|E ASIAN 322|
|E ASIAN 333|
|E ASIAN/RELIG ST 350||Introduction to Taoism||3-4|
|E ASIAN 351||Survey of Chinese Literature||3|
|E ASIAN 352||Survey of Chinese Literature||3|
|E ASIAN 356|
|E ASIAN 353||Survey of Japanese Literature||3|
|E ASIAN/RELIG ST 363||Introduction to Confucianism||3|
|E ASIAN 371||Topics in Chinese Literature||2-3|
|E ASIAN 379|
|E ASIAN 401|
|E ASIAN 402|
|E ASIAN 431|
|E ASIAN 432||Chinese Linguistics II||3|
|E ASIAN/LCA/RELIG ST 466||Buddhist Thought||3|
|E ASIAN 501||Fifth-year Chinese||3|
|E ASIAN 520||Popular Culture and Film in Twentieth-Century China||3|
|E ASIAN 651||History of Chinese Literature||3|
|E ASIAN 652|
|E ASIAN 661||History of Chinese Thought, Part 1||3|
|E ASIAN 662|
|E ASIAN 671||Literary Studies in Chinese Drama||3|
|E ASIAN 672||Literary Studies in Chinese Fiction||3|
|E ASIAN 681||Senior Honors Thesis||3|
|E ASIAN 682||Senior Honors Thesis||3|
|E ASIAN 691||Senior Thesis||3|
|E ASIAN 692||Senior Thesis||3|
|E ASIAN 699|
|ART HIST 307||Early Chinese Art: From Antiquity to the Tenth Century||3|
|ART HIST 308||Later Chinese Art: From the Tenth Century to the Present||3|
|HISTORY/E A STDS 341||History of Modern China, 1800-1949||3-4|
Honors in the Major
Students may declare Honors in the Chinese Major in consultation with the Chinese undergraduate advisor.
Honors in the Chinese Major Requirements
To earn Honors in the Major in Chinese, students must satisfy both the requirements for the major (above) and the following additional requirements:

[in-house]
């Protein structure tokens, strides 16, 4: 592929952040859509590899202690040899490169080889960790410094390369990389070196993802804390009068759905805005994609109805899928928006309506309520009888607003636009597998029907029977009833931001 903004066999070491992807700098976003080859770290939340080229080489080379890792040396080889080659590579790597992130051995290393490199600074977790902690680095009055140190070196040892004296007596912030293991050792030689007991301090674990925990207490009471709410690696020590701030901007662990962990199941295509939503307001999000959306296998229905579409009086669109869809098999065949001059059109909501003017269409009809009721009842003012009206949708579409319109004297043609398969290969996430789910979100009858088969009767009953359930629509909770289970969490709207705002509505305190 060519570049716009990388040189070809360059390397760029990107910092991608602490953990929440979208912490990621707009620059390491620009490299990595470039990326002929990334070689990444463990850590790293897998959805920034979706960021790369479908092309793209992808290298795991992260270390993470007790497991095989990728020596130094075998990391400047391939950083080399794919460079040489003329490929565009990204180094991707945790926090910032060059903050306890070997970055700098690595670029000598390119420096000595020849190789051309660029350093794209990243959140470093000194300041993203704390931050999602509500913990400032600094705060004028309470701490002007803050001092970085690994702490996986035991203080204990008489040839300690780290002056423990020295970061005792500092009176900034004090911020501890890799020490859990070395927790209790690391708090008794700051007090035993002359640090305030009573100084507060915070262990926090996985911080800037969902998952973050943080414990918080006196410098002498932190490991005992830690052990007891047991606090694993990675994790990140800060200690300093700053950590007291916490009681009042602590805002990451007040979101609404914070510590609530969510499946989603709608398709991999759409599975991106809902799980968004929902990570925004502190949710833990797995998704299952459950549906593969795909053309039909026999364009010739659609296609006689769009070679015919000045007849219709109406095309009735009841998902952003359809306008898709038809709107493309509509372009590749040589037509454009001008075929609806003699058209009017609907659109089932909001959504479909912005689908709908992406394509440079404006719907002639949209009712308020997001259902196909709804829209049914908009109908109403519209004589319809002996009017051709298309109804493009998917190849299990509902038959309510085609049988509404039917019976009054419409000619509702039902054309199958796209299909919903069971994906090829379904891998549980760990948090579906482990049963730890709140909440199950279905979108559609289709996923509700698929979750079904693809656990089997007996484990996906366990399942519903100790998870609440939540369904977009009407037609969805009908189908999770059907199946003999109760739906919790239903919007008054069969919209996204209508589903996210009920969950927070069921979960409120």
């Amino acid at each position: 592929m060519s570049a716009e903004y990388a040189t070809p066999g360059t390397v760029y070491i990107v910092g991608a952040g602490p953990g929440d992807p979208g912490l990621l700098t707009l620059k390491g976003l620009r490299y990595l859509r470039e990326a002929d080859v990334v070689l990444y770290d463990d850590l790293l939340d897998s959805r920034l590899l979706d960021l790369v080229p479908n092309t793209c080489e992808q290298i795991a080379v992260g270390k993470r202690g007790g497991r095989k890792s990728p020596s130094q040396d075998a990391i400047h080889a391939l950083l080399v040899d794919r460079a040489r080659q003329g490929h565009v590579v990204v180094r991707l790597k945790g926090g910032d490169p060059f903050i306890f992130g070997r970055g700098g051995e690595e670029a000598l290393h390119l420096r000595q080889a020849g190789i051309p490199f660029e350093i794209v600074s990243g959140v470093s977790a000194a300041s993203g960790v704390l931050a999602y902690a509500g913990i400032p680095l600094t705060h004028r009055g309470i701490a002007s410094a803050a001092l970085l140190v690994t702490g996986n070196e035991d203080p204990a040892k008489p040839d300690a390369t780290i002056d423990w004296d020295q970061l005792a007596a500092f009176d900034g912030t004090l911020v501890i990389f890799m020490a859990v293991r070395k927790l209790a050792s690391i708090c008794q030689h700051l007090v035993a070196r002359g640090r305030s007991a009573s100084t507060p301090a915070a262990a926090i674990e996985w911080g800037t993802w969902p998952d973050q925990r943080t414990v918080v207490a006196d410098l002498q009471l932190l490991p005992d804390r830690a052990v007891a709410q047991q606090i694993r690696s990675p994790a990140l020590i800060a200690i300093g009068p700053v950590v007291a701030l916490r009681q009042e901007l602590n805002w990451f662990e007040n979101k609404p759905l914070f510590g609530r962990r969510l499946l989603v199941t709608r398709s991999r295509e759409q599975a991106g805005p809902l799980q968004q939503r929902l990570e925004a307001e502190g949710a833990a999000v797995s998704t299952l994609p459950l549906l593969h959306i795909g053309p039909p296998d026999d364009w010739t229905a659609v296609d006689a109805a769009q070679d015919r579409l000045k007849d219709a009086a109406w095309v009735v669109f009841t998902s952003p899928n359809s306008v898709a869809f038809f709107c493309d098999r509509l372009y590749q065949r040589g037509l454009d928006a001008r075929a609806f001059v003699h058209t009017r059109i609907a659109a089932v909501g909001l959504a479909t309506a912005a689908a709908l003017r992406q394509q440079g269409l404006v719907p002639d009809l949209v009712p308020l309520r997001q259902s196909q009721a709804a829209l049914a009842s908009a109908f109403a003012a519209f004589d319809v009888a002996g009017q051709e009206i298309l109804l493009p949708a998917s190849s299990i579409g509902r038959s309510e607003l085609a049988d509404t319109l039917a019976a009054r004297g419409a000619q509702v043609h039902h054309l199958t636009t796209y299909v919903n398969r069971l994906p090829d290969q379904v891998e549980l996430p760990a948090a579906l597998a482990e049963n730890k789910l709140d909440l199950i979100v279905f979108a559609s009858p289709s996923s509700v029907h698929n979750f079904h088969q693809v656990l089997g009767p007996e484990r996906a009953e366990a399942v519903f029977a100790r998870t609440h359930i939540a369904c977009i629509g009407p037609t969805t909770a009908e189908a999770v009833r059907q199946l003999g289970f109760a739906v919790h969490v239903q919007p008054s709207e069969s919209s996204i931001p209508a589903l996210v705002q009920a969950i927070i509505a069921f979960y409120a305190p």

- Earn a 3.300 overall university GPA
- Earn a 3.300 for all courses accepted in the major
- Complete the following coursework, with a grade of B or better:
- E ASIAN 699 or other appropriate course of 3–4 credits with the major professor, under whose guidance a student intends to write a thesis. This course must be taken before E ASIAN 681 Senior Honors Thesis
- A two-semester Senior Honors Thesis in E ASIAN 681 Senior Honors Thesis and E ASIAN 682 Senior Honors Thesis, for a total of 6 credits.
University Degree Requirements
|Total Degree||To receive a bachelor's degree from UW–Madison, students must earn a minimum of 120 degree credits. The requirements for some programs may exceed 120 degree credits. Students should consult with their college or department advisor for information on specific credit requirements.|
|Residency||Degree candidates are required to earn a minimum of 30 credits in residence at UW–Madison. "In residence" means on the UW–Madison campus with an undergraduate degree classification. “In residence” credit also includes UW–Madison courses offered in distance or online formats and credits earned in UW–Madison Study Abroad/Study Away programs.|